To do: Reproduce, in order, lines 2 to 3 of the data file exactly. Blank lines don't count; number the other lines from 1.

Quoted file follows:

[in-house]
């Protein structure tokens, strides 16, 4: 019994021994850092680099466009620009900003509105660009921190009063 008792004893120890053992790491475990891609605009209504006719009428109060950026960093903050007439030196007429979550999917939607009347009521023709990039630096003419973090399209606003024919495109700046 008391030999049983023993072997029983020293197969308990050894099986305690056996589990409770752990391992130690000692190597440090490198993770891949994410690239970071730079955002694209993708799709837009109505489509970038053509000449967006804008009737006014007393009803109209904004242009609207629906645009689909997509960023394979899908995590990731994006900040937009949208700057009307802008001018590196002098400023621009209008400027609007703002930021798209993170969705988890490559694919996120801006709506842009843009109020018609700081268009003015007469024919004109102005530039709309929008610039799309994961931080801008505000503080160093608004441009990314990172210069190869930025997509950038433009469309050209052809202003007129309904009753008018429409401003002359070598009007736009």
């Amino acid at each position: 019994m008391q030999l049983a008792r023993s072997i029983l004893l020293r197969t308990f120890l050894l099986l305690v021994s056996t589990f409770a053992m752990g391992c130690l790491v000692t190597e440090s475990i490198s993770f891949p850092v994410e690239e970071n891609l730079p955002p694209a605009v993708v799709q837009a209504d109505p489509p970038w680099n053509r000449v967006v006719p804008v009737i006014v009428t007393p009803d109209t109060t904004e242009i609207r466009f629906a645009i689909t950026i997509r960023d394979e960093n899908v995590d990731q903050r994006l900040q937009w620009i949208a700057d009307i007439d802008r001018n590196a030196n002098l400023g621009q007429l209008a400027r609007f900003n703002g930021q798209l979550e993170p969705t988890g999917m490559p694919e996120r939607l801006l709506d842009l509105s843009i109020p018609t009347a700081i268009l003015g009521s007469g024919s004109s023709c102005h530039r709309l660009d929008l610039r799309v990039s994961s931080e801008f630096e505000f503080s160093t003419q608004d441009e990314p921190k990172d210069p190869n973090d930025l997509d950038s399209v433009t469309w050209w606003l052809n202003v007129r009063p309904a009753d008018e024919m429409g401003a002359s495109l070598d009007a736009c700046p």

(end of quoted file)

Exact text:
């Protein structure tokens, strides 16, 4: 019994021994850092680099466009620009900003509105660009921190009063 008792004893120890053992790491475990891609605009209504006719009428109060950026960093903050007439030196007429979550999917939607009347009521023709990039630096003419973090399209606003024919495109700046 008391030999049983023993072997029983020293197969308990050894099986305690056996589990409770752990391992130690000692190597440090490198993770891949994410690239970071730079955002694209993708799709837009109505489509970038053509000449967006804008009737006014007393009803109209904004242009609207629906645009689909997509960023394979899908995590990731994006900040937009949208700057009307802008001018590196002098400023621009209008400027609007703002930021798209993170969705988890490559694919996120801006709506842009843009109020018609700081268009003015007469024919004109102005530039709309929008610039799309994961931080801008505000503080160093608004441009990314990172210069190869930025997509950038433009469309050209052809202003007129309904009753008018429409401003002359070598009007736009």
């Amino acid at each position: 019994m008391q030999l049983a008792r023993s072997i029983l004893l020293r197969t308990f120890l050894l099986l305690v021994s056996t589990f409770a053992m752990g391992c130690l790491v000692t190597e440090s475990i490198s993770f891949p850092v994410e690239e970071n891609l730079p955002p694209a605009v993708v799709q837009a209504d109505p489509p970038w680099n053509r000449v967006v006719p804008v009737i006014v009428t007393p009803d109209t109060t904004e242009i609207r466009f629906a645009i689909t950026i997509r960023d394979e960093n899908v995590d990731q903050r994006l900040q937009w620009i949208a700057d009307i007439d802008r001018n590196a030196n002098l400023g621009q007429l209008a400027r609007f900003n703002g930021q798209l979550e993170p969705t988890g999917m490559p694919e996120r939607l801006l709506d842009l509105s843009i109020p018609t009347a700081i268009l003015g009521s007469g024919s004109s023709c102005h530039r709309l660009d929008l610039r799309v990039s994961s931080e801008f630096e505000f503080s160093t003419q608004d441009e990314p921190k990172d210069p190869n973090d930025l997509d950038s399209v433009t469309w050209w606003l052809n202003v007129r009063p309904a009753d008018e024919m429409g401003a002359s495109l070598d009007a736009c700046p």